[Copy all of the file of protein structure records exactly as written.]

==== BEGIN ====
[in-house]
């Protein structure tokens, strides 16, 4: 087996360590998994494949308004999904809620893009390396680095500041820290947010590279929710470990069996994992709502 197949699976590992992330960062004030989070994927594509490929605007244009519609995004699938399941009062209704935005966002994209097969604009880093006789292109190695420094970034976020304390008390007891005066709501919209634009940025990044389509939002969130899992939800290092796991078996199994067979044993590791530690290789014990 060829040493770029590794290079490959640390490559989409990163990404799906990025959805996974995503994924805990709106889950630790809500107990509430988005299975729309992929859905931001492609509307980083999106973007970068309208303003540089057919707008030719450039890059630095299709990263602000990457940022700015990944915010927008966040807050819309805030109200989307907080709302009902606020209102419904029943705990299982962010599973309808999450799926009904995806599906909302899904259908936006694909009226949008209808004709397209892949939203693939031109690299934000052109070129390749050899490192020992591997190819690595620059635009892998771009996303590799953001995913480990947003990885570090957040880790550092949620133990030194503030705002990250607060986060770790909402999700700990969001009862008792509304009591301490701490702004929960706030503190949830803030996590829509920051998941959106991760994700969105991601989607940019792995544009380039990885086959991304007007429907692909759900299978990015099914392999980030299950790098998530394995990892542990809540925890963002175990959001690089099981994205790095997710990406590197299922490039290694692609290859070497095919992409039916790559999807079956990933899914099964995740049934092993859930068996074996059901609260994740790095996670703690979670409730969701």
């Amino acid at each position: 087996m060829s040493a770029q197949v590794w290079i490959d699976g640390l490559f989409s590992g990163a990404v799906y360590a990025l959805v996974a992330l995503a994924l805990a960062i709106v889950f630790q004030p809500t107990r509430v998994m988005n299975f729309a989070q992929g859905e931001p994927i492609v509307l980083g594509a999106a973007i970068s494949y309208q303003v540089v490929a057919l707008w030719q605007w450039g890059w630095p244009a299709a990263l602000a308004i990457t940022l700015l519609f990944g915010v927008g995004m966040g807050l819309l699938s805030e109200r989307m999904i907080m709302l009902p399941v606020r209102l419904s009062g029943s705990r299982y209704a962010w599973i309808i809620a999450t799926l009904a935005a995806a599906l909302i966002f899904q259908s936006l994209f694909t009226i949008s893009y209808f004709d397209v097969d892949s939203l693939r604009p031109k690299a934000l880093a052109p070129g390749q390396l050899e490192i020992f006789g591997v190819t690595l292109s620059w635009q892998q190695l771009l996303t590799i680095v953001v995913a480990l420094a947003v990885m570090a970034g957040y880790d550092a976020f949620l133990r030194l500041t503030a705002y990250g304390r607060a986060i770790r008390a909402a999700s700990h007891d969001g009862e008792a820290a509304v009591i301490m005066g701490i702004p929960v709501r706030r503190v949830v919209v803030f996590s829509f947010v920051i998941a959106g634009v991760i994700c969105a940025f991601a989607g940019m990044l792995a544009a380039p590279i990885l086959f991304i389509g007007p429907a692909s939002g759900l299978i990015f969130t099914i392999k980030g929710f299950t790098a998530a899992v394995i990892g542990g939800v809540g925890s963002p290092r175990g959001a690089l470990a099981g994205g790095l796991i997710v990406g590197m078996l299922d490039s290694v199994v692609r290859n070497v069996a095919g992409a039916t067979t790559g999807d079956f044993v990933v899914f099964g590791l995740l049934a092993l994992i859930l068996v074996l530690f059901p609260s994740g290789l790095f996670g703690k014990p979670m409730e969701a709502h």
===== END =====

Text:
[in-house]
């Protein structure tokens, strides 16, 4: 087996360590998994494949308004999904809620893009390396680095500041820290947010590279929710470990069996994992709502 197949699976590992992330960062004030989070994927594509490929605007244009519609995004699938399941009062209704935005966002994209097969604009880093006789292109190695420094970034976020304390008390007891005066709501919209634009940025990044389509939002969130899992939800290092796991078996199994067979044993590791530690290789014990 060829040493770029590794290079490959640390490559989409990163990404799906990025959805996974995503994924805990709106889950630790809500107990509430988005299975729309992929859905931001492609509307980083999106973007970068309208303003540089057919707008030719450039890059630095299709990263602000990457940022700015990944915010927008966040807050819309805030109200989307907080709302009902606020209102419904029943705990299982962010599973309808999450799926009904995806599906909302899904259908936006694909009226949008209808004709397209892949939203693939031109690299934000052109070129390749050899490192020992591997190819690595620059635009892998771009996303590799953001995913480990947003990885570090957040880790550092949620133990030194503030705002990250607060986060770790909402999700700990969001009862008792509304009591301490701490702004929960706030503190949830803030996590829509920051998941959106991760994700969105991601989607940019792995544009380039990885086959991304007007429907692909759900299978990015099914392999980030299950790098998530394995990892542990809540925890963002175990959001690089099981994205790095997710990406590197299922490039290694692609290859070497095919992409039916790559999807079956990933899914099964995740049934092993859930068996074996059901609260994740790095996670703690979670409730969701």
């Amino acid at each position: 087996m060829s040493a770029q197949v590794w290079i490959d699976g640390l490559f989409s590992g990163a990404v799906y360590a990025l959805v996974a992330l995503a994924l805990a960062i709106v889950f630790q004030p809500t107990r509430v998994m988005n299975f729309a989070q992929g859905e931001p994927i492609v509307l980083g594509a999106a973007i970068s494949y309208q303003v540089v490929a057919l707008w030719q605007w450039g890059w630095p244009a299709a990263l602000a308004i990457t940022l700015l519609f990944g915010v927008g995004m966040g807050l819309l699938s805030e109200r989307m999904i907080m709302l009902p399941v606020r209102l419904s009062g029943s705990r299982y209704a962010w599973i309808i809620a999450t799926l009904a935005a995806a599906l909302i966002f899904q259908s936006l994209f694909t009226i949008s893009y209808f004709d397209v097969d892949s939203l693939r604009p031109k690299a934000l880093a052109p070129g390749q390396l050899e490192i020992f006789g591997v190819t690595l292109s620059w635009q892998q190695l771009l996303t590799i680095v953001v995913a480990l420094a947003v990885m570090a970034g957040y880790d550092a976020f949620l133990r030194l500041t503030a705002y990250g304390r607060a986060i770790r008390a909402a999700s700990h007891d969001g009862e008792a820290a509304v009591i301490m005066g701490i702004p929960v709501r706030r503190v949830v919209v803030f996590s829509f947010v920051i998941a959106g634009v991760i994700c969105a940025f991601a989607g940019m990044l792995a544009a380039p590279i990885l086959f991304i389509g007007p429907a692909s939002g759900l299978i990015f969130t099914i392999k980030g929710f299950t790098a998530a899992v394995i990892g542990g939800v809540g925890s963002p290092r175990g959001a690089l470990a099981g994205g790095l796991i997710v990406g590197m078996l299922d490039s290694v199994v692609r290859n070497v069996a095919g992409a039916t067979t790559g999807d079956f044993v990933v899914f099964g590791l995740l049934a092993l994992i859930l068996v074996l530690f059901p609260s994740g290789l790095f996670g703690k014990p979670m409730e969701a709502h």